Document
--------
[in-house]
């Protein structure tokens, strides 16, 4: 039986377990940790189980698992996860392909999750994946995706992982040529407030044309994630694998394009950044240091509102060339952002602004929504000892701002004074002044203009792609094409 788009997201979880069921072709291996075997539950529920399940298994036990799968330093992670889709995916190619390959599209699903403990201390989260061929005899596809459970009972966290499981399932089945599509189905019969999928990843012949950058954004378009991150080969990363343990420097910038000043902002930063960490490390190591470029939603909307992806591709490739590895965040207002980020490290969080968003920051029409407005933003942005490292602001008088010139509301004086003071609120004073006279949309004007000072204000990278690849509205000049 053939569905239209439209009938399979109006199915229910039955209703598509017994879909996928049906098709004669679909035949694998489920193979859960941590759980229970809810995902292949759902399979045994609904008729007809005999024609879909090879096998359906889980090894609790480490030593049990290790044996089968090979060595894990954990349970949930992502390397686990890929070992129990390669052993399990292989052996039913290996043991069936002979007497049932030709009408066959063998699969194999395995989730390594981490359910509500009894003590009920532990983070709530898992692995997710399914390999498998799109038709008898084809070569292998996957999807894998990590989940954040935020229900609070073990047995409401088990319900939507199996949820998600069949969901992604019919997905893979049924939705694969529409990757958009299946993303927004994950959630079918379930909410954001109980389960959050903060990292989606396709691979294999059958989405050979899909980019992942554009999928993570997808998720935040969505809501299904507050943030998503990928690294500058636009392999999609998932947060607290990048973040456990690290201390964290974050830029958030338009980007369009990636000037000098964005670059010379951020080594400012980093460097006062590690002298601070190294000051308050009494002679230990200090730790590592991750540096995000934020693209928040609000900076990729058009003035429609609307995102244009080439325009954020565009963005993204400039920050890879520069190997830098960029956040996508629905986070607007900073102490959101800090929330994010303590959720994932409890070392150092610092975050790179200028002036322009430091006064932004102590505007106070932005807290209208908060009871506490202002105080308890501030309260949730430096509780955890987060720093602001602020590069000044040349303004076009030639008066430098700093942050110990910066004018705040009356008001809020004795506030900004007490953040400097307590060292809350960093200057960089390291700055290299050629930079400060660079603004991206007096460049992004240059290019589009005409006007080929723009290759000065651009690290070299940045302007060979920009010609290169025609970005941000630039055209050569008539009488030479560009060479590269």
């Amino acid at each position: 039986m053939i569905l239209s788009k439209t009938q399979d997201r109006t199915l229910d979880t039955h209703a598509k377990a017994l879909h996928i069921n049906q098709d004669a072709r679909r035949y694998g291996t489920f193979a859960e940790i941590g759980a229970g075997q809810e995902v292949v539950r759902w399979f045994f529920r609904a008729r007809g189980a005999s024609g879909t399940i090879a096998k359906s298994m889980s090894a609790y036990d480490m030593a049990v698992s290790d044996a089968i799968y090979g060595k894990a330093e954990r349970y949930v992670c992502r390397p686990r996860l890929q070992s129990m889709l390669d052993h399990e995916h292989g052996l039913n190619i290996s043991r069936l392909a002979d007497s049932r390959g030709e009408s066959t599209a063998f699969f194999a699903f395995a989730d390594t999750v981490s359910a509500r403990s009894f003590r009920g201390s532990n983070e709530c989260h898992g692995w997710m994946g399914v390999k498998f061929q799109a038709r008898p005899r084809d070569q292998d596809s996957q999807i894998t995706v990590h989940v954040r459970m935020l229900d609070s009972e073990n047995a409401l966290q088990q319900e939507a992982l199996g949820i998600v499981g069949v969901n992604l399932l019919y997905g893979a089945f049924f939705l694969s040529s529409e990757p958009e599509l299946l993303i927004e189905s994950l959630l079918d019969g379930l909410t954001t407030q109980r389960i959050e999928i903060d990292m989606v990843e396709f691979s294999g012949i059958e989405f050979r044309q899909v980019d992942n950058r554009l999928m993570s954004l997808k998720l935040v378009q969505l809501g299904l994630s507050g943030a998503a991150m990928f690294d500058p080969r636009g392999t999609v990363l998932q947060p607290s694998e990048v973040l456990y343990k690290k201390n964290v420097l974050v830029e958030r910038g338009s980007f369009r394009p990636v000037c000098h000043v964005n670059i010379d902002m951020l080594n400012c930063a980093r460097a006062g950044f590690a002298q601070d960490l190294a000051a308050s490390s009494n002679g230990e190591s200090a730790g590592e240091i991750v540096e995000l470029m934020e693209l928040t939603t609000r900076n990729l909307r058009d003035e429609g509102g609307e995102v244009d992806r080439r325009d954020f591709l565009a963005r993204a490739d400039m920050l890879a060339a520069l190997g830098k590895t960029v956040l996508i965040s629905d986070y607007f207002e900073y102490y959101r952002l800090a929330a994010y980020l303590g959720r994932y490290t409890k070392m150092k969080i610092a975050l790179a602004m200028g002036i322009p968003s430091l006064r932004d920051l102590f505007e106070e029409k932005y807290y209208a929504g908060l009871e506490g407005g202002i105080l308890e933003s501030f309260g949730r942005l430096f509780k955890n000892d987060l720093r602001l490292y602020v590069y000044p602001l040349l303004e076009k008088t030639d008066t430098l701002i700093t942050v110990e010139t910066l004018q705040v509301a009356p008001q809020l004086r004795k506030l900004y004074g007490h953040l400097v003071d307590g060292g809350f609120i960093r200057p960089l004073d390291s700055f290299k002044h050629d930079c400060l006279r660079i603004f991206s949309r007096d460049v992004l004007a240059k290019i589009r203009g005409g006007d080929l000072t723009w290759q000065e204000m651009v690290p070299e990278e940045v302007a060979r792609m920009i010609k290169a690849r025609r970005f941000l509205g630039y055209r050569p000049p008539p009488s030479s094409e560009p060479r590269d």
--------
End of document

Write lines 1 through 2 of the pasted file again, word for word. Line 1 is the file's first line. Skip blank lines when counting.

[in-house]
């Protein structure tokens, strides 16, 4: 039986377990940790189980698992996860392909999750994946995706992982040529407030044309994630694998394009950044240091509102060339952002602004929504000892701002004074002044203009792609094409 788009997201979880069921072709291996075997539950529920399940298994036990799968330093992670889709995916190619390959599209699903403990201390989260061929005899596809459970009972966290499981399932089945599509189905019969999928990843012949950058954004378009991150080969990363343990420097910038000043902002930063960490490390190591470029939603909307992806591709490739590895965040207002980020490290969080968003920051029409407005933003942005490292602001008088010139509301004086003071609120004073006279949309004007000072204000990278690849509205000049 053939569905239209439209009938399979109006199915229910039955209703598509017994879909996928049906098709004669679909035949694998489920193979859960941590759980229970809810995902292949759902399979045994609904008729007809005999024609879909090879096998359906889980090894609790480490030593049990290790044996089968090979060595894990954990349970949930992502390397686990890929070992129990390669052993399990292989052996039913290996043991069936002979007497049932030709009408066959063998699969194999395995989730390594981490359910509500009894003590009920532990983070709530898992692995997710399914390999498998799109038709008898084809070569292998996957999807894998990590989940954040935020229900609070073990047995409401088990319900939507199996949820998600069949969901992604019919997905893979049924939705694969529409990757958009299946993303927004994950959630079918379930909410954001109980389960959050903060990292989606396709691979294999059958989405050979899909980019992942554009999928993570997808998720935040969505809501299904507050943030998503990928690294500058636009392999999609998932947060607290990048973040456990690290201390964290974050830029958030338009980007369009990636000037000098964005670059010379951020080594400012980093460097006062590690002298601070190294000051308050009494002679230990200090730790590592991750540096995000934020693209928040609000900076990729058009003035429609609307995102244009080439325009954020565009963005993204400039920050890879520069190997830098960029956040996508629905986070607007900073102490959101800090929330994010303590959720994932409890070392150092610092975050790179200028002036322009430091006064932004102590505007106070932005807290209208908060009871506490202002105080308890501030309260949730430096509780955890987060720093602001602020590069000044040349303004076009030639008066430098700093942050110990910066004018705040009356008001809020004795506030900004007490953040400097307590060292809350960093200057960089390291700055290299050629930079400060660079603004991206007096460049992004240059290019589009005409006007080929723009290759000065651009690290070299940045302007060979920009010609290169025609970005941000630039055209050569008539009488030479560009060479590269």